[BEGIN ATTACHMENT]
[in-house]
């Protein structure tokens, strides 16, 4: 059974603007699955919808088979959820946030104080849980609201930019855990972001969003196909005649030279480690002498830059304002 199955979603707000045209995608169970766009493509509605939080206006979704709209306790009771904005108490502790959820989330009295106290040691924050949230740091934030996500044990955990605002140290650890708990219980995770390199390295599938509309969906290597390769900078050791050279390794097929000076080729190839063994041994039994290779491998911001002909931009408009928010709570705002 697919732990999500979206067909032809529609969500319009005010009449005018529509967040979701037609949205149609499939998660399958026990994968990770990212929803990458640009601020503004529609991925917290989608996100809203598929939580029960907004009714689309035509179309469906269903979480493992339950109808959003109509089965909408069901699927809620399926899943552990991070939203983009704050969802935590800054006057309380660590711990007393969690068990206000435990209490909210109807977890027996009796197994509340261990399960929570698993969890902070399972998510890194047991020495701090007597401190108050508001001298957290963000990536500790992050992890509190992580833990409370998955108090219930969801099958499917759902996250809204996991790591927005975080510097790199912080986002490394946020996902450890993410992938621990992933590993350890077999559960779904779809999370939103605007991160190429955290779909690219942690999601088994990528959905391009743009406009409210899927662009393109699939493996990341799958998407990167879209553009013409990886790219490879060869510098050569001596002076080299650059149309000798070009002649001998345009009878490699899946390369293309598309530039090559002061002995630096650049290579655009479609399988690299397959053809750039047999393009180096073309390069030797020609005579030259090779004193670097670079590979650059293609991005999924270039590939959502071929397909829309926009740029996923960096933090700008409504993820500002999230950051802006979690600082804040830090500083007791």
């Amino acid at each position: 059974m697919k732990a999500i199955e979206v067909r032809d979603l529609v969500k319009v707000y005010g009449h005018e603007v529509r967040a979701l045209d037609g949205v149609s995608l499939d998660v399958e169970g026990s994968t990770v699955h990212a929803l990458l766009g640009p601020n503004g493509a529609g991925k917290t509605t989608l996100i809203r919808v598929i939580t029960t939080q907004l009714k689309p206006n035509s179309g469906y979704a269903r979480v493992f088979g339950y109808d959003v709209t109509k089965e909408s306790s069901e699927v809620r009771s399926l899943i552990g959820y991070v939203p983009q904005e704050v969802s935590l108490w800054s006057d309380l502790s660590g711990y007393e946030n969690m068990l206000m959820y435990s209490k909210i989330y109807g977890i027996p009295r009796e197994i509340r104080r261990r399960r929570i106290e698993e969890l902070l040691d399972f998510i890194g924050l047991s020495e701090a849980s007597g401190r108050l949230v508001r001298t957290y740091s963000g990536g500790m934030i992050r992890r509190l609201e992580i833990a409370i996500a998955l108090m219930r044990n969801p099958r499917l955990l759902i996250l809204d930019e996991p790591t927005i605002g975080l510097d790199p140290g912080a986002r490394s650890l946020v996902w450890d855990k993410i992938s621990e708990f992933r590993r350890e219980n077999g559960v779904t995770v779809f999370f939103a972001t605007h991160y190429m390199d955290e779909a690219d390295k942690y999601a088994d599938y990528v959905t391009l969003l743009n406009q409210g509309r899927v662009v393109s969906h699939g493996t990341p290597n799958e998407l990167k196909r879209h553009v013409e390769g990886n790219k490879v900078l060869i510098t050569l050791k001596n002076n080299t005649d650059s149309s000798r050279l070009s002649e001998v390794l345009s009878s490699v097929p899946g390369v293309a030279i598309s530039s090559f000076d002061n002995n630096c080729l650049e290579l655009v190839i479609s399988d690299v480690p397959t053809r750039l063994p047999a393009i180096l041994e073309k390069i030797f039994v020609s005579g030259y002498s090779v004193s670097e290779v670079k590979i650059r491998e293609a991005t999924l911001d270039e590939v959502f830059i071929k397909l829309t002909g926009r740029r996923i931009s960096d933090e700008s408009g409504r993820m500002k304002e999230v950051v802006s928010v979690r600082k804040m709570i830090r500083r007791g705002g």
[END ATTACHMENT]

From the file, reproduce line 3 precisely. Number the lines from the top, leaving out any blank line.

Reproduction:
């Amino acid at each position: 059974m697919k732990a999500i199955e979206v067909r032809d979603l529609v969500k319009v707000y005010g009449h005018e603007v529509r967040a979701l045209d037609g949205v149609s995608l499939d998660v399958e169970g026990s994968t990770v699955h990212a929803l990458l766009g640009p601020n503004g493509a529609g991925k917290t509605t989608l996100i809203r919808v598929i939580t029960t939080q907004l009714k689309p206006n035509s179309g469906y979704a269903r979480v493992f088979g339950y109808d959003v709209t109509k089965e909408s306790s069901e699927v809620r009771s399926l899943i552990g959820y991070v939203p983009q904005e704050v969802s935590l108490w800054s006057d309380l502790s660590g711990y007393e946030n969690m068990l206000m959820y435990s209490k909210i989330y109807g977890i027996p009295r009796e197994i509340r104080r261990r399960r929570i106290e698993e969890l902070l040691d399972f998510i890194g924050l047991s020495e701090a849980s007597g401190r108050l949230v508001r001298t957290y740091s963000g990536g500790m934030i992050r992890r509190l609201e992580i833990a409370i996500a998955l108090m219930r044990n969801p099958r499917l955990l759902i996250l809204d930019e996991p790591t927005i605002g975080l510097d790199p140290g912080a986002r490394s650890l946020v996902w450890d855990k993410i992938s621990e708990f992933r590993r350890e219980n077999g559960v779904t995770v779809f999370f939103a972001t605007h991160y190429m390199d955290e779909a690219d390295k942690y999601a088994d599938y990528v959905t391009l969003l743009n406009q409210g509309r899927v662009v393109s969906h699939g493996t990341p290597n799958e998407l990167k196909r879209h553009v013409e390769g990886n790219k490879v900078l060869i510098t050569l050791k001596n002076n080299t005649d650059s149309s000798r050279l070009s002649e001998v390794l345009s009878s490699v097929p899946g390369v293309a030279i598309s530039s090559f000076d002061n002995n630096c080729l650049e290579l655009v190839i479609s399988d690299v480690p397959t053809r750039l063994p047999a393009i180096l041994e073309k390069i030797f039994v020609s005579g030259y002498s090779v004193s670097e290779v670079k590979i650059r491998e293609a991005t999924l911001d270039e590939v959502f830059i071929k397909l829309t002909g926009r740029r996923i931009s960096d933090e700008s408009g409504r993820m500002k304002e999230v950051v802006s928010v979690r600082k804040m709570i830090r500083r007791g705002g």